Normally, Laminated Rubber Bearing Pads (LRBPs) are directly placed between girders and piers and their role is to provide the bridge span with horizontal movement, and to transmit the gravity loads from the deck to the piers. Although not designed for seismic loads, they can act as a fuse, partially isolating the substructure from the superstructure and keeping the piers intact during earthquakes. However, recent investigations show that large relative displacement of superstructure against substructure caused by sliding at bearing (sliding between girders and LRBPs) can cause expansion joint failure or even bridge span collapse. Accordingly, proper restrainers should be selected to prevent large displacement. Among all types of restrainers, viscous dampers as passive energy dissipation devices have shown a great capacity in damping earthquake energy. This study investigates the effectiveness of a VD-LRBP system, a viscous damper in conjunction with LRBPs, in dissipating energy and reducing the displacement of the superstructure with reference to the substructure caused by sliding at bearing during a seismic event. A Finite Element (FE) model was first developed and validated using available experimental and numerical results. With the validated model, a 3D Nonlinear Time History Analysis (NTHA) was conducted on a reinforced concrete bridge model under various records of earthquakes using OpenSees, an open-source finite element software. The relative displacement histories were recorded for the bridge in two cases: 1- with only LRBPs and 2- with viscous dampers and LRBPs (VD-LRBP system). The results of this study show that applying viscous dampers can reduce the relative displacement of the superstructure with reference to the substructure for up to 60 percent. As importantly, it can also reduce the residual displacement after the earthquake to near zero. Full article
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28 pages, 10869 KiB  
Article
Numerical and Experimental Evaluation of a CFRP Fatigue Strengthening for Stringer-Floor Beam Connections in a 19th Century Riveted Railway Bridge
by J. David Jimenez-Vicaria, M. Dolores Gomez-Pulido and Daniel Castro-Fresno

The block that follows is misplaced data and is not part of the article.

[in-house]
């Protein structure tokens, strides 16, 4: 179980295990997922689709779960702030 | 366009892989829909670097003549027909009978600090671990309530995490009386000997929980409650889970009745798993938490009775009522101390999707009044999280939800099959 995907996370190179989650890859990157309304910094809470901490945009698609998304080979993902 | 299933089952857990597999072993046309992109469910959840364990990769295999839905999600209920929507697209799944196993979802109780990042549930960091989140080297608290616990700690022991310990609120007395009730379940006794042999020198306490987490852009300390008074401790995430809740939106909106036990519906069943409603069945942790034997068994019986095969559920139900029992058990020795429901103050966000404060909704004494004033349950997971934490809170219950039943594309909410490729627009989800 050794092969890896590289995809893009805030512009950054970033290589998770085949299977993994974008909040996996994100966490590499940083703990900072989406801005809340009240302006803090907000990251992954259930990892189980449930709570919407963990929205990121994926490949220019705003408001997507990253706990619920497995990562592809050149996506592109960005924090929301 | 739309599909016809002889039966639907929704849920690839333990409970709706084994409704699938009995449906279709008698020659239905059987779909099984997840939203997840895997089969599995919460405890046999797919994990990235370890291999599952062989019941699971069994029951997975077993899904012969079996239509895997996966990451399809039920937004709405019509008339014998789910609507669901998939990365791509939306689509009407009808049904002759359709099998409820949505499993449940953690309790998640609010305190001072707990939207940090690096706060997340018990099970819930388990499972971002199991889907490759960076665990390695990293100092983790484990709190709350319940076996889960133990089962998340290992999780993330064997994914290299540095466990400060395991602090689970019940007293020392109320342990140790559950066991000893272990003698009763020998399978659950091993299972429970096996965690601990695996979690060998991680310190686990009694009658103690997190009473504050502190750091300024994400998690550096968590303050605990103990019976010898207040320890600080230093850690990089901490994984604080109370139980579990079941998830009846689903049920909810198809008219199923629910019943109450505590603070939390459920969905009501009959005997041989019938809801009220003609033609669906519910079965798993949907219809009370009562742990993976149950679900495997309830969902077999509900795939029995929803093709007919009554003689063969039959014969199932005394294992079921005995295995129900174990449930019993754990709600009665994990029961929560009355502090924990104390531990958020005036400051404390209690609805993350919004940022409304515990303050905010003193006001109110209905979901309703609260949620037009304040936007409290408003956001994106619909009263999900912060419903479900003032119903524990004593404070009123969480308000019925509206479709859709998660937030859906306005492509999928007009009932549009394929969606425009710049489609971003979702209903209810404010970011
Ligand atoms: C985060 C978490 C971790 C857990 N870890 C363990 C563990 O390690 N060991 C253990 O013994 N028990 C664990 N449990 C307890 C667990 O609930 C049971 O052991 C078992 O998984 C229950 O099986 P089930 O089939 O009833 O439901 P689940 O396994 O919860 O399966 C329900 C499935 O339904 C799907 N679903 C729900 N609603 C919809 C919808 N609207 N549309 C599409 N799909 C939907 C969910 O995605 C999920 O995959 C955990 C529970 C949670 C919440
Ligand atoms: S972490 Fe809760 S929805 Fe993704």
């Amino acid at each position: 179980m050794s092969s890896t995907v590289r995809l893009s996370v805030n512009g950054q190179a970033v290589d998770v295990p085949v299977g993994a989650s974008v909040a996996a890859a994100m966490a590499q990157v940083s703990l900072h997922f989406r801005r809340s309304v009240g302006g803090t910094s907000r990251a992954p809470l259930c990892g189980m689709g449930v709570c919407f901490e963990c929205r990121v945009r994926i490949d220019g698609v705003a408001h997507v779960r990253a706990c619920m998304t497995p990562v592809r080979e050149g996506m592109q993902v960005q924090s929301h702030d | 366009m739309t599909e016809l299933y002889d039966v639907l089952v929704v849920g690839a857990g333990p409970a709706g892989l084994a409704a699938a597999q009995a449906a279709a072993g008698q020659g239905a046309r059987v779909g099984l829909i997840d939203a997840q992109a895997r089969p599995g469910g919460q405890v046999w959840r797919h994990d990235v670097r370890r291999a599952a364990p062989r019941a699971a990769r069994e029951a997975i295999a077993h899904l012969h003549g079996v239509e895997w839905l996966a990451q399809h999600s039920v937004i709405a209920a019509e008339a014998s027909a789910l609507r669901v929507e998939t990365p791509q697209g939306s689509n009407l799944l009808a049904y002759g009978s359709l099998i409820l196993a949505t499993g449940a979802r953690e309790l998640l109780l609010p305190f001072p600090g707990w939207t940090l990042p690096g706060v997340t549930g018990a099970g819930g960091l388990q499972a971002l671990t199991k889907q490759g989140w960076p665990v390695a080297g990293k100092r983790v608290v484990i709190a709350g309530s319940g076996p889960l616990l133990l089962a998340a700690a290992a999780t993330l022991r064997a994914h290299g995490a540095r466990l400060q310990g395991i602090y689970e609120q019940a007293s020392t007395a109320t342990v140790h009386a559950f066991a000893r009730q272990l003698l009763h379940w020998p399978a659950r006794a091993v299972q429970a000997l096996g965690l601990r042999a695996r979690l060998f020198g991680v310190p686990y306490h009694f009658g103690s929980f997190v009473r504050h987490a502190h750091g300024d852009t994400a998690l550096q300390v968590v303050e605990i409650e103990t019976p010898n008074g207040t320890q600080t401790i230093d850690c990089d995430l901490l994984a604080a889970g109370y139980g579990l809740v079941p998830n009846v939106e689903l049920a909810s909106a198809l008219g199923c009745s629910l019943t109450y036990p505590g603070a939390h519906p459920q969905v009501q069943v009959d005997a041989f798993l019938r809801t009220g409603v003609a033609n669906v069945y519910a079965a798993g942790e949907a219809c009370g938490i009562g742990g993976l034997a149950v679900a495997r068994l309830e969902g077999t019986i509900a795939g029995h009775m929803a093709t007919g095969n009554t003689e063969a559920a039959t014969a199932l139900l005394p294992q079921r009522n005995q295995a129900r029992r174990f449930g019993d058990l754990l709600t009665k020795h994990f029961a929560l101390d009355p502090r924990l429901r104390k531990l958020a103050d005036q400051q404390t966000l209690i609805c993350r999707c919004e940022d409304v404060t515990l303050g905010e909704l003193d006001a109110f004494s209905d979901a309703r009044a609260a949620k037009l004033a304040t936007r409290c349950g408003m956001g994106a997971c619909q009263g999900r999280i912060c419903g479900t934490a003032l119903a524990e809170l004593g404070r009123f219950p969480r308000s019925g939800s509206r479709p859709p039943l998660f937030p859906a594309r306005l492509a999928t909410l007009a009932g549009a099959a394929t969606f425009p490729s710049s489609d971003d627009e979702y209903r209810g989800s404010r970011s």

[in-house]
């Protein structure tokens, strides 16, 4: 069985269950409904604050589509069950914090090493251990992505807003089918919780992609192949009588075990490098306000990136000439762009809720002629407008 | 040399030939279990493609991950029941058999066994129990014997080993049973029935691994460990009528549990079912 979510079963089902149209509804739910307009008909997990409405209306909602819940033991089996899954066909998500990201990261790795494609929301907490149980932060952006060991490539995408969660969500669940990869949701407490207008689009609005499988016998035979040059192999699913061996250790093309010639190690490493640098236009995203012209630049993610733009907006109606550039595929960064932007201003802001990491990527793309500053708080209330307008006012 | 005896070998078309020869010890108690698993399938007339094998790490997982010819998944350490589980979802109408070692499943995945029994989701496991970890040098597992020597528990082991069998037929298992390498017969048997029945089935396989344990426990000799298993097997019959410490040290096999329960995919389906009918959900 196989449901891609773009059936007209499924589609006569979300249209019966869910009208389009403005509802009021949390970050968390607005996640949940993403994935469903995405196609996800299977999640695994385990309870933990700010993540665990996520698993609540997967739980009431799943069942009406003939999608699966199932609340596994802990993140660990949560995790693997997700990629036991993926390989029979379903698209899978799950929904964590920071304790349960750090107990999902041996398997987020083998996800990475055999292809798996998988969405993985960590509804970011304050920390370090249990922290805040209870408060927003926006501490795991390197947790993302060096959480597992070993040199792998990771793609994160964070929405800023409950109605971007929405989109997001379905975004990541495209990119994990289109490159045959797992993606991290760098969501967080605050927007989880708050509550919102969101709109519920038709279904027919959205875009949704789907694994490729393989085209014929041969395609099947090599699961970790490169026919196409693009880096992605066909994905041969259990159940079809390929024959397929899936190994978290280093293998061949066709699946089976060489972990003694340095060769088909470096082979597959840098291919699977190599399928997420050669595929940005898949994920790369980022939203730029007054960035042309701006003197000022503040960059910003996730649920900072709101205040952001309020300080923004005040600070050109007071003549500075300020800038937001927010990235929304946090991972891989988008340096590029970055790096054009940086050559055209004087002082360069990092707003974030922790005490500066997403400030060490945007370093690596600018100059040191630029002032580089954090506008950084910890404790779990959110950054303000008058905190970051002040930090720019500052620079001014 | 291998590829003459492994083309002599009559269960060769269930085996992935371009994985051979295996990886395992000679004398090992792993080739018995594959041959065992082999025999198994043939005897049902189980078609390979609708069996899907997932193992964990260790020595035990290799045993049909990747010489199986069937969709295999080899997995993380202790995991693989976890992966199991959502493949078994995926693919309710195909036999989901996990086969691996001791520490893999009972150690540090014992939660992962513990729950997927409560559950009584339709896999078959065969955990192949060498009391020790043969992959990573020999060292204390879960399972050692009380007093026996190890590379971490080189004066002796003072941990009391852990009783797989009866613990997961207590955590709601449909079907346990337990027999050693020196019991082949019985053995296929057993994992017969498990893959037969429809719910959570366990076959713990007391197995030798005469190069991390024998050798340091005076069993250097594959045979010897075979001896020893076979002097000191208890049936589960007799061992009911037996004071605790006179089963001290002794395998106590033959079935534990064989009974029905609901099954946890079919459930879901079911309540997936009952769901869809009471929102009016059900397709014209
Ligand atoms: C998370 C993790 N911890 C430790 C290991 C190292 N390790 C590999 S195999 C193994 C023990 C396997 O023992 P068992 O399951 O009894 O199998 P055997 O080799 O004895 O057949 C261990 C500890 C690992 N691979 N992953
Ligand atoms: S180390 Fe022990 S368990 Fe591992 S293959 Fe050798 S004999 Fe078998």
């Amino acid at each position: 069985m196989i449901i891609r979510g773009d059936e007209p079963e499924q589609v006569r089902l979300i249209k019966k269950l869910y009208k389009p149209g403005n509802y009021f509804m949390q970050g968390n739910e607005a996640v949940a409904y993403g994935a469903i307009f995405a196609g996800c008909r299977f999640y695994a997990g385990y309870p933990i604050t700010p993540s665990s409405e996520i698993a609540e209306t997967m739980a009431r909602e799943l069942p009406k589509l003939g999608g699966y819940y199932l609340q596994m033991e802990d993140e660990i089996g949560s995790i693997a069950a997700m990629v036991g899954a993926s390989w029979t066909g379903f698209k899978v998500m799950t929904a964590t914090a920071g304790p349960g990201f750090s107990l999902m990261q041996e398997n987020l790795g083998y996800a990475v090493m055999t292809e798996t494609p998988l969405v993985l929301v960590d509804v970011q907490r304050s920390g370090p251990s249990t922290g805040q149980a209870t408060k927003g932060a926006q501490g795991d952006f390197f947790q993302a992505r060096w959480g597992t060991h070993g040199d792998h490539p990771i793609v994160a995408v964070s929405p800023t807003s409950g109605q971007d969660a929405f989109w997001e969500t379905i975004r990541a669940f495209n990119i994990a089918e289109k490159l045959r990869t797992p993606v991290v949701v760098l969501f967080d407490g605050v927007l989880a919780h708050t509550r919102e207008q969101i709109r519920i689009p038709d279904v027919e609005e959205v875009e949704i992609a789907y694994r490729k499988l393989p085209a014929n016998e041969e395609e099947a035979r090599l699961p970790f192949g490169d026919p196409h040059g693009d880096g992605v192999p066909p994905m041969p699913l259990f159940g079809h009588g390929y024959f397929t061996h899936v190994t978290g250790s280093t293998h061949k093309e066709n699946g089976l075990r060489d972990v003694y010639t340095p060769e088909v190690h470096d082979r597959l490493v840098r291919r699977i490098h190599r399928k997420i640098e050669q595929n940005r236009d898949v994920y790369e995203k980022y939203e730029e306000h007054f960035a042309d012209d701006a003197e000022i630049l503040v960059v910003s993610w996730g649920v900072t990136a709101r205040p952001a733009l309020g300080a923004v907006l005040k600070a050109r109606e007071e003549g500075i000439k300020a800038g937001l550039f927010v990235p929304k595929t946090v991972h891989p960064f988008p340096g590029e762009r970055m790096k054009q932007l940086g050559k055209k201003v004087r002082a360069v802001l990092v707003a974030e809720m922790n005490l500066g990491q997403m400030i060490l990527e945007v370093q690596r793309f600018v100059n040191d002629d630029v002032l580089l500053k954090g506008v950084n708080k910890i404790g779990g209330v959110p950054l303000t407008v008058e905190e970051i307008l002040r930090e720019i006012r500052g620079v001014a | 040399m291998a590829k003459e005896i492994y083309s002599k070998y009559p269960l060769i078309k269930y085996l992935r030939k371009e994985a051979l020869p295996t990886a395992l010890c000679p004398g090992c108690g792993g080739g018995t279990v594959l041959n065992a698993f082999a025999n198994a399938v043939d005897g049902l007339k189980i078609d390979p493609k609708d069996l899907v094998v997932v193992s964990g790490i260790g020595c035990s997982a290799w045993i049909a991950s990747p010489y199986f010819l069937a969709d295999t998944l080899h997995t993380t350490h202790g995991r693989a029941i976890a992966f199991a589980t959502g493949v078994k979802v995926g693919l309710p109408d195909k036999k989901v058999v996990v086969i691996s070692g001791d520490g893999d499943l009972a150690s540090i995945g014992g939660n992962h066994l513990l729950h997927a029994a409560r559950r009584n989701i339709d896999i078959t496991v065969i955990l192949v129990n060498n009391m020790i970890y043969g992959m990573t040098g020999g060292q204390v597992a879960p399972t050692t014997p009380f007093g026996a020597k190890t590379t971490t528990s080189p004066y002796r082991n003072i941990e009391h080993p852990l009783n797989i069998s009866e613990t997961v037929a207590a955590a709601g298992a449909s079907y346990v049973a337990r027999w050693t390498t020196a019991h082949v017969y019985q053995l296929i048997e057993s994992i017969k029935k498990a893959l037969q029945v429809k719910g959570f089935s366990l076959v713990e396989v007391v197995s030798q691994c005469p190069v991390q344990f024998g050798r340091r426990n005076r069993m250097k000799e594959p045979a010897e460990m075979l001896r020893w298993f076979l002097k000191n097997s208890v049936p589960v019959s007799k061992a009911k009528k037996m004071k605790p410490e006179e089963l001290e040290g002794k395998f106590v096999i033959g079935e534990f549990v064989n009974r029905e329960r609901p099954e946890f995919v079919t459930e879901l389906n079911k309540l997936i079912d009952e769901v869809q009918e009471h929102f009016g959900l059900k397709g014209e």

Metals 2021, 11(4), 603; https://doi.org/10.3390/met11040603 - 7 Apr 2021
Cited by 3 | Viewed by 2871
Abstract
A local and global finite element analysis of the stringer-floor beam connection of a 19th century riveted railway bridge in Spain made of puddle iron were performed to obtain the maximum principal strains in the riveted connecting angles corresponding to bending moments from [...] Read more.
A local and global finite element analysis of the stringer-floor beam connection of a 19th century riveted railway bridge in Spain made of puddle iron were performed to obtain the maximum principal strains in the riveted connecting angles corresponding to bending moments from train loading on the bridge. Due to the anisotropic nature of puddle iron, the connecting angles were modelled using Hill anisotropic plasticity potential and a parametric study in the local FE model of the connection was performed. A laboratory specimen fabricated with original stringers dismantled from the railway bridge was tested to calibrate the numerical models, so the yield stress ratio that best fitted experimental results was obtained. Based on the method of constant fatigue-life diagram and modified Goodman fatigue failure criterion, it was detected that the connecting angles were prone to fatigue crack initiation, as the combination of mean stress and alternating stress amplitude at the toe of the angle fillet remained outside the infinite fatigue-life region. An innovative strengthening system based on adhesively-bonded carbon-fiber reinforced polymer (CFRP) angles was designed to prevent fatigue crack initiation in the connecting angles of the stringer-floor beam connection. Different CFRP laminate layouts were numerically evaluated and a proper configuration was obtained that reduced both the mean stress and the alternating stress amplitude in the connecting angle to shift from finite fatigue-life region to infinite fatigue-life region in the constant fatigue-life diagram. To validate the effectiveness of the proposed CFRP strengthening method, its application on a second laboratory specimen fabricated with original stringers was evaluated experimentally and compared with numerical results. The research study conducted showed that the use of adhesively-bonded CFRP angles was an effective strengthening system in reducing the stress level in the fillet region of the puddle iron connecting angles (where fatigue cracks are prone to initiate) and consequently could increase fatigue life of the stringer-floor beam connection. Full article